Publication Date: June 20, 2013
Publication Date: June 20, 2013
Publication Date: May 11, 2012
Publication Date: November 30, 2005 (re-released December 10, 2013)
In Places in Time by Maxine Rose Schur, Maxine and her husband embarked on a worldwide trip as a young married couple. Places in Time: Reflections on a Journey is a look back to a trip understood in reflection and at the people met and lessons learned through travel.
Publication Date: May 19, 2013
In A Fool Among Fools by John Terracuso, it’s the mid-1980s in New York and Michael Gregoretti is a junior copywriter at an ad agency working on a campaign for aerosol butter. He hates his boss and is taking stock as he closes in on his thirtieth birthday. With good friends to keep him sane and a new relationship with a dashing southern gentleman married to his work for excitement, can Michael make life in the big city work or is it time to focus on his own creative ambitions?
Publication Date: October 11, 2013
Publication Date: August 17, 2013
In Tomato Stakes by Melanie Jo Moore, Melanie is in love with Julio, the foreman of a tomato-picking crew and a man she’s only seen from afar. They’ll get married; she’ll stop working and write full time and life will be happily ever after. Does it come as any surprise when Julio doesn’t quite live up to Melanie’s expectations? Join Melanie in the most ridiculous relationship of her life in Tomato Stakes.
Publication Date: September 4, 2012
Mark Owen recounts his Seal training, the previously unreported missions that his team executed and the ultimate mission in which Osama Bin Laden fell. No Easy Day: The Firsthand Account of the Mission That Killed Osama Bin Laden is a first-hand account of the War on Terror.
Are you wondering what happened to Indie Monday? I read two indie books over the weekend, and neither were good or bad enough to review. I am reaching back into the vault for this review of a book that I truly hated. I wonder if, like me, you read this memoir and marveled at how it made the NYT Bestseller List. This memoir highlights that the list is based on sales and not quality.
Publication Date: March 7, 2006
Bitter is the New Black By Jen Lancaster, Jen was living the high life until she lost her job and her man and could no longer afford the things that had previously defined her. What would this narcissist do in a bad economy and with a horrible disposition to restore herself to her previous glory?
Here’s the problem with being famous – if I say someone is a jerk, no one cares. Who am I? My opinion may interest me but not anyone else. If Keith Richards says that his band member is an uptight, controlling prick, the world takes notice and every media outlet looks to throw a further wedges between them so that the every drop of interest can be wrung from the ashes of what was maybe a good thing or maybe not so that when the apology comes, it can be hard to find
Blazoned across the headlines of page 345 of our local paper (that may be an exaggeration) this weekend was the headline “Richards Apologizes to Fellow Rolling Stone, Jagger.” The apology was for comments that Richards made in his 2010 Memoir “Life” about Jagger. As a reader, I kind of saw Richards looking at Jagger as the “Man” in a sense. The person making all of the decisions and pulling all the puppet strings but, in reading, you wouldn’t want those strings in Keith Richard’s hands. Keith Richards at that time (and maybe still) was a hot mess. The sense was of rebellion against authority but when you’re the bad boy band that’s probably not the image Jagger wanted of himself out in the media no matter how true. According to the media, the band’s rift over those comments was of such seriousness that their 50th Anniversary Tour was in jeopardy. Or was it? It’s a good money making opportunity, would they have just gone on with it.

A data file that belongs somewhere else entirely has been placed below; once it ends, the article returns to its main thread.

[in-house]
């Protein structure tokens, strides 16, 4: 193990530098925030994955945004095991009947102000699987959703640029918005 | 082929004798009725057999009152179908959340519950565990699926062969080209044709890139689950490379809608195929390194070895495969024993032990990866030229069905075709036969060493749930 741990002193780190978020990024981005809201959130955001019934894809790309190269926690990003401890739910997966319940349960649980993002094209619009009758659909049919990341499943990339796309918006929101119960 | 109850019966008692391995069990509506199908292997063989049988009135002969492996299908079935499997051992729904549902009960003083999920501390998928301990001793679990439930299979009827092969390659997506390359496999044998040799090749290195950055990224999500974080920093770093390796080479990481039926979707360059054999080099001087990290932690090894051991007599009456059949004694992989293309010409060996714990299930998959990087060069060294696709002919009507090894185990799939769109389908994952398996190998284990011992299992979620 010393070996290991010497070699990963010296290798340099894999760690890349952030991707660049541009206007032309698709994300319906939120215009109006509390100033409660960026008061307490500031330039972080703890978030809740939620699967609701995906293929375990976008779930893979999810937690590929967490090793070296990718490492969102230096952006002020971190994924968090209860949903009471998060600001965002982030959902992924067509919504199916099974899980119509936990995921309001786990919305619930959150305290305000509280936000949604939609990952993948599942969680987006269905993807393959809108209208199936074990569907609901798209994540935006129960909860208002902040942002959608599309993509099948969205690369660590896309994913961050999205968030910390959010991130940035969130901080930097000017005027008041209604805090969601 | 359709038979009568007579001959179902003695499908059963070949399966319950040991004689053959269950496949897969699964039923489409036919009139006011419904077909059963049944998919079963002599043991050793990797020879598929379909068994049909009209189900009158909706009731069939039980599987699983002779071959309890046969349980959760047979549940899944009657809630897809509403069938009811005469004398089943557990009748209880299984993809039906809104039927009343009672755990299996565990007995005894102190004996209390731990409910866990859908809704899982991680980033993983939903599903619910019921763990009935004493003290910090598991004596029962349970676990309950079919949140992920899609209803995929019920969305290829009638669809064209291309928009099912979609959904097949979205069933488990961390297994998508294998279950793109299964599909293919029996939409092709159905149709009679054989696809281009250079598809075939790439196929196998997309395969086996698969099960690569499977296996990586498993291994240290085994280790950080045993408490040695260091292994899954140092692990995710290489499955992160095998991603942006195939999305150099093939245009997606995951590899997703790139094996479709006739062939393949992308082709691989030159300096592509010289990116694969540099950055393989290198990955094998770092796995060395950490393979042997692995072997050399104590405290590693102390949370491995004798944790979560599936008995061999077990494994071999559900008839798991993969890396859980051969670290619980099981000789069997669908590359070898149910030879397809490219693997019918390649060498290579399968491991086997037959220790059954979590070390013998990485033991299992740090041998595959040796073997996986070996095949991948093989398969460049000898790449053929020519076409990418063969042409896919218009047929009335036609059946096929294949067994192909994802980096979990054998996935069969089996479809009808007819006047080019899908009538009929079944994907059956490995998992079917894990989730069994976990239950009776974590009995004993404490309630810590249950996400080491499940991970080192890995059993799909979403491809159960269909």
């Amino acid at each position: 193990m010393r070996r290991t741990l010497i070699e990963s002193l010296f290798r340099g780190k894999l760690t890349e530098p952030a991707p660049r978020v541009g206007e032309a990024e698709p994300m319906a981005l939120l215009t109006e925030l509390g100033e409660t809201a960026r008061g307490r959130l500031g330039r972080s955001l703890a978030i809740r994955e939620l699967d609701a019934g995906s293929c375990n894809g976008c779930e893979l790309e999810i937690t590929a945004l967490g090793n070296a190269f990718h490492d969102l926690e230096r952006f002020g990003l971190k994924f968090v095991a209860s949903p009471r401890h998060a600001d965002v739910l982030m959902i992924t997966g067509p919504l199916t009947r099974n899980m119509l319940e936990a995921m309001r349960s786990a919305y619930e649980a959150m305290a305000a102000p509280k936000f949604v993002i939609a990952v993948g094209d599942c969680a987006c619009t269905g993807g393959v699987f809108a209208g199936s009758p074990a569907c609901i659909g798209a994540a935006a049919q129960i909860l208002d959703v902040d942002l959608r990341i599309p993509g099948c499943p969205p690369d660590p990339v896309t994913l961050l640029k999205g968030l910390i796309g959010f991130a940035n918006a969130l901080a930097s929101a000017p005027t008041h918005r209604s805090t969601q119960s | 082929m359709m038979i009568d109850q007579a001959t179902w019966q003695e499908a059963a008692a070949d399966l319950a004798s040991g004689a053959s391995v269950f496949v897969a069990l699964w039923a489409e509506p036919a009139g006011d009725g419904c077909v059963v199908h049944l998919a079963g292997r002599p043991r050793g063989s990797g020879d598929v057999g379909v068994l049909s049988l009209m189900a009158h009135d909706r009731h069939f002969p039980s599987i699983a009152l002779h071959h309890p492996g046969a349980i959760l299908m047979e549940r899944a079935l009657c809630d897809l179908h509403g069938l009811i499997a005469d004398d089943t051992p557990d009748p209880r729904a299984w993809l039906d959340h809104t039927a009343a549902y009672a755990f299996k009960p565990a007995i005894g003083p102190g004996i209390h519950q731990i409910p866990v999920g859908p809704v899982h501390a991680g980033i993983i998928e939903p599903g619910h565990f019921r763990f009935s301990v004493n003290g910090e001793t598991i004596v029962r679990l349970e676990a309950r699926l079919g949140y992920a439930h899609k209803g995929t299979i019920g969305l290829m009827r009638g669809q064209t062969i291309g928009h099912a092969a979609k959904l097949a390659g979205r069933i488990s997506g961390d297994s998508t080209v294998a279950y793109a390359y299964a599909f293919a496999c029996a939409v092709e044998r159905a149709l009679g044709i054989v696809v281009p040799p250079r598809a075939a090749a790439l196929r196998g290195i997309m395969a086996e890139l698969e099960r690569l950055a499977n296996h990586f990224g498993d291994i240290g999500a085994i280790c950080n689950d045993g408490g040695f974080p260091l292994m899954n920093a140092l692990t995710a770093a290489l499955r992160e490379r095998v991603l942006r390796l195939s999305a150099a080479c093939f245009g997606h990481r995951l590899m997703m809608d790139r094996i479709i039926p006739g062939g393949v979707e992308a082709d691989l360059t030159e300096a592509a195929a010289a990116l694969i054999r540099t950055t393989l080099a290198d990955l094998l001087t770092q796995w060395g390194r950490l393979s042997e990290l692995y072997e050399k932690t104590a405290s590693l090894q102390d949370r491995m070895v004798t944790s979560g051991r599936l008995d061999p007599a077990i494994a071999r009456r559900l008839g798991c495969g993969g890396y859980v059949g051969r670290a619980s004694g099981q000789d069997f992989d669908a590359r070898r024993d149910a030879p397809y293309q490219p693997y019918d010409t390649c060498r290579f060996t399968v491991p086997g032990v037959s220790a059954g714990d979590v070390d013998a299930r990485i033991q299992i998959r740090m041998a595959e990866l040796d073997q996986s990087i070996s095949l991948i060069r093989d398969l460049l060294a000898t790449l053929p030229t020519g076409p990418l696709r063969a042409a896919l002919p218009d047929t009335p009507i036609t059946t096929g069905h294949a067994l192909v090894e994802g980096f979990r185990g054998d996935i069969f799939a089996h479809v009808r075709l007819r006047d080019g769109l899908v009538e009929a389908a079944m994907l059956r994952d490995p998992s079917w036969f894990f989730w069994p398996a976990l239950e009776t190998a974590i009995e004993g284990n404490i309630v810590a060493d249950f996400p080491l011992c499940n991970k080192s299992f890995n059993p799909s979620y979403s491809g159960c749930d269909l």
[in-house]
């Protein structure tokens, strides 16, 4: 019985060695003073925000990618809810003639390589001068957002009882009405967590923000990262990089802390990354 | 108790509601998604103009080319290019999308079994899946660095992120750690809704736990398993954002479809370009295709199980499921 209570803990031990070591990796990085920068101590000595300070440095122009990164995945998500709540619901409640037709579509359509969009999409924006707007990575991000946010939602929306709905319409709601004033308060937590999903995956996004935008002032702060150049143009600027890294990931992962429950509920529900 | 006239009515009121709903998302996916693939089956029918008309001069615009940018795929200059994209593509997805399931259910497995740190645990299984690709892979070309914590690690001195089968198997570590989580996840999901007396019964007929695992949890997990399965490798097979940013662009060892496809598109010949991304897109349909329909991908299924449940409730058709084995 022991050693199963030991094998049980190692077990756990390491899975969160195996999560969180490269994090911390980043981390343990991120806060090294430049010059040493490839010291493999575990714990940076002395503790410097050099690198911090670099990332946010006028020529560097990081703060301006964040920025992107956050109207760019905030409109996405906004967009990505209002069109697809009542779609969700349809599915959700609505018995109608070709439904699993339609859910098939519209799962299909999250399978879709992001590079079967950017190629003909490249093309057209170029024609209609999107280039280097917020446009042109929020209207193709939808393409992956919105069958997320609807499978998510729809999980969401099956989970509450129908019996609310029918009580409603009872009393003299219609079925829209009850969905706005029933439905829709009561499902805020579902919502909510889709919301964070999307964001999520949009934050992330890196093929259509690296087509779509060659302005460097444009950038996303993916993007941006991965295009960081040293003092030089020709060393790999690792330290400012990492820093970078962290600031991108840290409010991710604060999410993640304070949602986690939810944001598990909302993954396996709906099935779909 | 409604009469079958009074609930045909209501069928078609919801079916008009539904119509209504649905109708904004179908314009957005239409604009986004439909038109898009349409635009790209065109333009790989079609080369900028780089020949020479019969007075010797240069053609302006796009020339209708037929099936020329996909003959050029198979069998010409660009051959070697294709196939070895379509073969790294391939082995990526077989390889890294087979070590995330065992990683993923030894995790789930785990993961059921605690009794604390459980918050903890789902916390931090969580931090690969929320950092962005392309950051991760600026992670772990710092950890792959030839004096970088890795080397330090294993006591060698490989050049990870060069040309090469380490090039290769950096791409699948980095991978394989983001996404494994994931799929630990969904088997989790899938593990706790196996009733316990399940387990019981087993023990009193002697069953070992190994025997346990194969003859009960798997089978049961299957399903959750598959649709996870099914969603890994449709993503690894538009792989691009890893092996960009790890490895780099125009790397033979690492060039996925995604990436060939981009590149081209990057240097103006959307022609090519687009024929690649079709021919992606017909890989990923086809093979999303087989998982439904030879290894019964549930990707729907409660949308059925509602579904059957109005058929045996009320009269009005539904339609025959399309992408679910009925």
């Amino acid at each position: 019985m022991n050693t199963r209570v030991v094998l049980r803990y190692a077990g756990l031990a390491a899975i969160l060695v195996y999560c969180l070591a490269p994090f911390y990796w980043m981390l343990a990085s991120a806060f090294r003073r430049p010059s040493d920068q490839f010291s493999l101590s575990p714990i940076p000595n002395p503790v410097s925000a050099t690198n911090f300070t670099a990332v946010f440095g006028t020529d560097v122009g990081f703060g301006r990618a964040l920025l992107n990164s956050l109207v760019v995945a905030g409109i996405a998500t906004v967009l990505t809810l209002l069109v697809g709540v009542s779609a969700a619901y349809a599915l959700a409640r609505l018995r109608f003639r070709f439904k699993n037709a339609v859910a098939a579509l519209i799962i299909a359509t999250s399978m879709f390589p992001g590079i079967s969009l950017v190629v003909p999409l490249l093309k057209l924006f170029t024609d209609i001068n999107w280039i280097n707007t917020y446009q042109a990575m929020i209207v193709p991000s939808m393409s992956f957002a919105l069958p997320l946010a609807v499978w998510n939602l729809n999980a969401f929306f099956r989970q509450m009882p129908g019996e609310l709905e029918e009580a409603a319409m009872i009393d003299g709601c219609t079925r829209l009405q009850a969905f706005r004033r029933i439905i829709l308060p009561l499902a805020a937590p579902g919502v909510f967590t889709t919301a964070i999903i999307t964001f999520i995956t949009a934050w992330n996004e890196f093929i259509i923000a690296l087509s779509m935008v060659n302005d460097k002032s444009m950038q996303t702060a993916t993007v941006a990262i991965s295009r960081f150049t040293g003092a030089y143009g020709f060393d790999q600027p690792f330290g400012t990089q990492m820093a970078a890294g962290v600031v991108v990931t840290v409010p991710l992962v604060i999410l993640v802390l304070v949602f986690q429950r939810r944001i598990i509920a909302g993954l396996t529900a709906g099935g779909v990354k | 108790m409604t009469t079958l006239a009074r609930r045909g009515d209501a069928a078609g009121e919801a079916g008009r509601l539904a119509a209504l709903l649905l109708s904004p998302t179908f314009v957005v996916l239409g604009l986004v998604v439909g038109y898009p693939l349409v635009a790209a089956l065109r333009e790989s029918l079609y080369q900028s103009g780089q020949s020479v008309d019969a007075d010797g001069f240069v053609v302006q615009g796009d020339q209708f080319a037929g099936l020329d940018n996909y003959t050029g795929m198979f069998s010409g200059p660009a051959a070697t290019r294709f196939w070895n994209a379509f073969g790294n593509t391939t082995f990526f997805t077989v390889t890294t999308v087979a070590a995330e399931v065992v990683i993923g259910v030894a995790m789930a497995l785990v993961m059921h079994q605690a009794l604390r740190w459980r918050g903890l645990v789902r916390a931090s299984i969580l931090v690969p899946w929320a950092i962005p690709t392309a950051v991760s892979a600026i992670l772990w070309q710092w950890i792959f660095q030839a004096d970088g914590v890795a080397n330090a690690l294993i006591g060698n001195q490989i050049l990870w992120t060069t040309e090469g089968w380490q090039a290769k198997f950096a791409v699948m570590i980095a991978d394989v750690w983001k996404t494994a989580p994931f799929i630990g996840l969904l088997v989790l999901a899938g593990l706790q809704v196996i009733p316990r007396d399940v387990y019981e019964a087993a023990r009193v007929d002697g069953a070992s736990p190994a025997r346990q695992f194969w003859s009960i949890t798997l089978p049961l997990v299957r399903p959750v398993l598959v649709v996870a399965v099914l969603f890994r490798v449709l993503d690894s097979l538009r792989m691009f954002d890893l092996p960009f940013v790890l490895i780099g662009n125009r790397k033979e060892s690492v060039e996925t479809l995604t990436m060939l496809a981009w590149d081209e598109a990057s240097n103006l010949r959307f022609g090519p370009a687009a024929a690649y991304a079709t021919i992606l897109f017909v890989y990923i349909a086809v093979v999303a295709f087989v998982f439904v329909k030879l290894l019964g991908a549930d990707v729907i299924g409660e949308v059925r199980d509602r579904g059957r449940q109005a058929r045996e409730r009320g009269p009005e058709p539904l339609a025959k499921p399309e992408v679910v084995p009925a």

Richards’ is quoted in the article as saying, “As far as the book goes, it was my story, and it was very raw, as I meant it to be, but I know that some parts of it and some of the publicity really offended Mick, and I regret that.” (Read more here). It was extremely raw and in my review I lauded him for that, and I don’t believe here he’s saying that what he said wasn’t what he felt, but that he’s sorry that it hurt Jagger’s feelings. When is an apology not an apology? When it’s an “I was just being honest.” LOL
At the end of the day, Jagger accepts the apology and life moves on for this band. The last sentence in the article cites a groundbreaking upcoming documentary about the group to be released in September. Will we see some of this rift play out? Let me know because I’m opting out of this one.
Publication Date: May 10, 2010
Bryan Batt is a Broadway actor and played Sal Romano on the award-winning show, “Mad Men.” In She Ain’t Heavy; She’s My Mother Bryan Batt tells the story of Gayle Batt through key moments in his own life. From his debut in pink silk at the Spring Fiesta Parade in New Orleans to running through the streets with a wheelchair on 9/11, Batt relays his experience of life in the south and as the son of a truly strong southern woman.